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Caution in the wind  

Vermont must move in a measured, thoughtful way as it considers the potential and pitfalls of wind power.

Vermont must move in a measured, thoughtful way as it considers the
potential and pitfalls of wind power.

We must carefully assess the impact of 330-foot-tall wind towers with
blinking lights on our ridgelines. We must also look at our energy
portfolio and decide on a responsible course.

The Governor’s Commission on Wind Energy Regulatory Policy is part of
the effort to shape state policy on wind power before wind power shapes
the state.

Chairman Richard White, a Derby banker, says the commission’s job is
specific. It looks at the regulatory process for siting wind generation
facilities. Members will travel to Pennsylvania to see a large-scale
wind farm and hold public hearings in Vermont.

The mission is to investigate whether Section 248 of Vermont’s utility
laws, enacted in 1969 to deal with generation plants and transmission
lines, is adequate to evaluate today’s commercial wind proposals.

Section 248 is similar to the Act 250 land-use law, but applies only to
utilities. It was introduced long before industrial wind turbines were
anticipated for our mountaintops. Since then, wind generation has become
big business and wind developers have set their sights on Vermont’s

The Vermont Public Interest Research Group envisions 272 turbines to
produce 15 percent of the state’s power. This extreme proposal has even
wind proponents shaking their heads.

Vermont rightly prides itself on its environmental ideals and activism,
but the VPIRG proposal is out of scale and out of touch with Vermont.

However, five projects of about 90 turbines have been proposed, with
only one project far enough along to go before the Public Service Board.
That is East Haven, a plan for four turbines on a former radar base.

The others are the Lowell Mountain Range, Little Equinox Mountain, Glebe
Mountain and an expansion of Vermont’s only wind farm, the 11-turbine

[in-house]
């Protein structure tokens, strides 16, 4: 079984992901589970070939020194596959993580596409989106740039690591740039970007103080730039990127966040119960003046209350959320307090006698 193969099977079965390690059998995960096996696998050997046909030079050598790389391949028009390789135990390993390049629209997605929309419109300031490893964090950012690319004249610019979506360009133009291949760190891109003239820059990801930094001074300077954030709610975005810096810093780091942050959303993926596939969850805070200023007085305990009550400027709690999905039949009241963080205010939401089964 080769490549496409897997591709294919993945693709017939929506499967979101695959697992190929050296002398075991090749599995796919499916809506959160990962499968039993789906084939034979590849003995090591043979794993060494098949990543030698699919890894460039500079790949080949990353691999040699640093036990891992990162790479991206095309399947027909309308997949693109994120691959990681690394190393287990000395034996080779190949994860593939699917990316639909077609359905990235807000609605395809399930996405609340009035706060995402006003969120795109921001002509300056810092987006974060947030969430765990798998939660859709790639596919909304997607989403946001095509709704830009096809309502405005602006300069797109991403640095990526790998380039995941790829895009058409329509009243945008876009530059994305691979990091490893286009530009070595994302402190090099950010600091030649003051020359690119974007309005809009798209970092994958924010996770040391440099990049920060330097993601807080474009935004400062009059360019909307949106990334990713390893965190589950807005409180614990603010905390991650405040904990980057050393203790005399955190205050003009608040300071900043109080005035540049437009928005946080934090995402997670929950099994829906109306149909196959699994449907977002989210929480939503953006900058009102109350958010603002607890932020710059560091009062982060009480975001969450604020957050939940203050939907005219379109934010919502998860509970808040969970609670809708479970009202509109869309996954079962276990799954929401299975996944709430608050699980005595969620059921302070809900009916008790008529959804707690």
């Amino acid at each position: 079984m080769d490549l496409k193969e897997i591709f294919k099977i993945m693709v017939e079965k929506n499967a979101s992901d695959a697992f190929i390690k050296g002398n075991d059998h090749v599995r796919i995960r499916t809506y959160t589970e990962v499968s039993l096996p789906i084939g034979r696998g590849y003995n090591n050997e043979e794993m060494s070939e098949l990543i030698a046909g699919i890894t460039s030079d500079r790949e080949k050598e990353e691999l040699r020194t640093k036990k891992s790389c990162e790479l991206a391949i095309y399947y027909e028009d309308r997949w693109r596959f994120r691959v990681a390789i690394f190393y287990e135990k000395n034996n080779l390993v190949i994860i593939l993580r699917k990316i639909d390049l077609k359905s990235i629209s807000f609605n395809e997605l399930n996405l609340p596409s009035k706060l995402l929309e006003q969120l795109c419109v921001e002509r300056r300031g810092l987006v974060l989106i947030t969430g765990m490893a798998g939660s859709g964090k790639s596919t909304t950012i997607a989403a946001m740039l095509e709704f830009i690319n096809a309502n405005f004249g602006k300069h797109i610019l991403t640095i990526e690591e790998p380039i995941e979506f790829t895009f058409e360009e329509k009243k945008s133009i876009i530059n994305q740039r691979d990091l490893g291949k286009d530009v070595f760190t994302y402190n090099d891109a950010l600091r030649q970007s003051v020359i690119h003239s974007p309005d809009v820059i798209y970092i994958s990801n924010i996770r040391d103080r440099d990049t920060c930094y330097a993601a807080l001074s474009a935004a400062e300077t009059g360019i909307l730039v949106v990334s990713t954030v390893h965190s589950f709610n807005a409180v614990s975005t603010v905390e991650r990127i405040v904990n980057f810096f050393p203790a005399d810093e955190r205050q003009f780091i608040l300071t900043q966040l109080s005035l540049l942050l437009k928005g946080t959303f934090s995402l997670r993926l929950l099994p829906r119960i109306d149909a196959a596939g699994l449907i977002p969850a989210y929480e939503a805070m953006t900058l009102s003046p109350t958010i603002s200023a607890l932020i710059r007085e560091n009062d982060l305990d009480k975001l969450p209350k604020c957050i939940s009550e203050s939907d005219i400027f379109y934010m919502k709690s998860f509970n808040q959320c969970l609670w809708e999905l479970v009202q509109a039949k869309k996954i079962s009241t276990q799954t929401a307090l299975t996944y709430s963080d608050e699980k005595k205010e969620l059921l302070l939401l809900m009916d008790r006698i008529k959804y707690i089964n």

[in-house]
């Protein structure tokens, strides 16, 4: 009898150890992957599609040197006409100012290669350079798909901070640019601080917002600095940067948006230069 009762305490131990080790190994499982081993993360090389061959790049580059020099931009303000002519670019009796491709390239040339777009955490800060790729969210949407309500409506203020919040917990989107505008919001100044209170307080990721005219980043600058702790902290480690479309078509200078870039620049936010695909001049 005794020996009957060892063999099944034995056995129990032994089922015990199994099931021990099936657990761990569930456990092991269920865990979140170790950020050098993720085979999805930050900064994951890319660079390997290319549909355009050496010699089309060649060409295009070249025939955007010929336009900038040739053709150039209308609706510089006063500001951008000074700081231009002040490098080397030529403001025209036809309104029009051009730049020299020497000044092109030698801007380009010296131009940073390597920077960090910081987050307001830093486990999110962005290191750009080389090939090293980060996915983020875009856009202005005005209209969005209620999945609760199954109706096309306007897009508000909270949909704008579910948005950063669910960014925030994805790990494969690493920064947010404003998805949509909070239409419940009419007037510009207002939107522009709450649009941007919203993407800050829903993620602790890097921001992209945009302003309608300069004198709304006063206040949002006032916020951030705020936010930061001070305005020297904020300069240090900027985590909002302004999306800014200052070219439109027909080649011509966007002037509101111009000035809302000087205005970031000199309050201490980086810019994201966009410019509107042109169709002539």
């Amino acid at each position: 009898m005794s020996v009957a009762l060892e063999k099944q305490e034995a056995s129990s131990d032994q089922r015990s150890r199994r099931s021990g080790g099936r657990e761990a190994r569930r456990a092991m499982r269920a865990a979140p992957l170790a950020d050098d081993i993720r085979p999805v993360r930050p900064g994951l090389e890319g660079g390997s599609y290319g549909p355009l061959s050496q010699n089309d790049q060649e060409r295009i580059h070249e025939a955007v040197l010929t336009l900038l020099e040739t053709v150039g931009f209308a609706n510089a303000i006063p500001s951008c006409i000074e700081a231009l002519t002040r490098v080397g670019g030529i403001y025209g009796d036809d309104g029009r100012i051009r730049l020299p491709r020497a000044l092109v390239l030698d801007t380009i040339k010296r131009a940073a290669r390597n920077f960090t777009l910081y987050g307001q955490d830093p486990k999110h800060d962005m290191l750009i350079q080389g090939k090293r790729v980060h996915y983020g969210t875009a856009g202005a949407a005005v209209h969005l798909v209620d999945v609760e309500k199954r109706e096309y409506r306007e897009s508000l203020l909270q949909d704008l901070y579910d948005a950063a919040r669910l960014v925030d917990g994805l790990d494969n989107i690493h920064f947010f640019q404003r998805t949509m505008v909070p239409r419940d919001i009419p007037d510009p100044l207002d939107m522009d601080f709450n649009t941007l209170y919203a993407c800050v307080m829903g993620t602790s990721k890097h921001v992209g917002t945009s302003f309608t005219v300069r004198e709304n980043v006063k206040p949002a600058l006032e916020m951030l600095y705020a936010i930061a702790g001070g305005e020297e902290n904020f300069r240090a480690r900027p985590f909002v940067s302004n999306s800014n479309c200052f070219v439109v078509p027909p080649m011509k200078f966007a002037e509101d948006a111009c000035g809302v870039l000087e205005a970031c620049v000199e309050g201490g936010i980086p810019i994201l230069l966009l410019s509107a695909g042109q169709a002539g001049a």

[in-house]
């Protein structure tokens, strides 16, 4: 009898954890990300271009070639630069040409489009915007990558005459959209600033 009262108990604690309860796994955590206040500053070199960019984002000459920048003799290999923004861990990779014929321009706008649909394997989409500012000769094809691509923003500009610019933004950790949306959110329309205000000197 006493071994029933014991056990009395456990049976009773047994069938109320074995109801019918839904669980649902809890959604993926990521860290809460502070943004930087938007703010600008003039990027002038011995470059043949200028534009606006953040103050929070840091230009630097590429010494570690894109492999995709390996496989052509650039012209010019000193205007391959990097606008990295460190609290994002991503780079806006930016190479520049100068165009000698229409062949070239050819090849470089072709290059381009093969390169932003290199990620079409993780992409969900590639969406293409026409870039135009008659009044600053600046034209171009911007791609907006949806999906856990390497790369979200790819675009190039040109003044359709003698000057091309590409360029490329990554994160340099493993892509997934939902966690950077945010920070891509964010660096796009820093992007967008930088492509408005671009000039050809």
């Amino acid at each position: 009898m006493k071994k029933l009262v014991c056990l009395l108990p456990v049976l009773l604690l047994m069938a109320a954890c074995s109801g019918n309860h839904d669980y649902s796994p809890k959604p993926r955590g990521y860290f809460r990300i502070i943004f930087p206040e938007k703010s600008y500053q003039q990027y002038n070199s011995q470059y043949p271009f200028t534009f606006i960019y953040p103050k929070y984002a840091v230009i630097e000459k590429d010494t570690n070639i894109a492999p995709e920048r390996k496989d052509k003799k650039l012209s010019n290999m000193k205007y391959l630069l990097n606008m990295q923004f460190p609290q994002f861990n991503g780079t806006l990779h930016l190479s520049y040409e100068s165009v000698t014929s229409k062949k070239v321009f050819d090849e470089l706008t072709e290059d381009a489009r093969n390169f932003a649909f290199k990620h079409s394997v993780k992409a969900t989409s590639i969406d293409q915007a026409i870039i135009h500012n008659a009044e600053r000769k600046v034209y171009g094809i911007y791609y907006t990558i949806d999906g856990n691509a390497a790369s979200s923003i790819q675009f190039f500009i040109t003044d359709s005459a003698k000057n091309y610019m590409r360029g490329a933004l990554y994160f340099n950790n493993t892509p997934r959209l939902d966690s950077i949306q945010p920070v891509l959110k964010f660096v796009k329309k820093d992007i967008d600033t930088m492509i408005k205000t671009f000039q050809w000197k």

Searsburg facility.

In the affected communities, the proposals have polarized people,
neighbor against neighbor, environmentalist against environmentalist. At
least one of the proposals – the Lowell project of 27 turbines – has
met serious resistance as the range is highly visible for miles and is a
defining characteristic of this Northeast Kingdom region.

Vermont needs to move on forming a sound policy on wind power, but the
mountains and the prevailing winds will be here long after this
generation has passed. Let’s tread carefully and respectfully.

It is our responsibility to leave this state in better shape than when
we came, and it is our duty to slow down and take wind power apart,
piece by piece.

Three hearings

If you want to have a say about the rules guiding the siting of wind
towers in Vermont, tell the commission. Its report is due Dec. 15 and
there will be three public hearings:

— Oct. 12 from 6:30 to 8:30 p.m. at the Rutland Holiday Inn.

— Oct. 26 from 6:30 to 8:30 p.m. at St. Johnsbury Elementary School.

— Nov. 16 from 1:30 to 3:30 p.m. at the Pavilion Building Auditorium in

Editorial Staff

This article is the work of the source indicated. Any opinions expressed in it are not necessarily those of National Wind Watch.

The copyright of this article resides with the author or publisher indicated. As part of its noncommercial effort to present the environmental, social, scientific, and economic issues of large-scale wind power development to a global audience seeking such information, National Wind Watch endeavors to observe “fair use” as provided for in section 107 of U.S. Copyright Law and similar “fair dealing” provisions of the copyright laws of other nations. Send requests to excerpt, general inquiries, and comments via e-mail.

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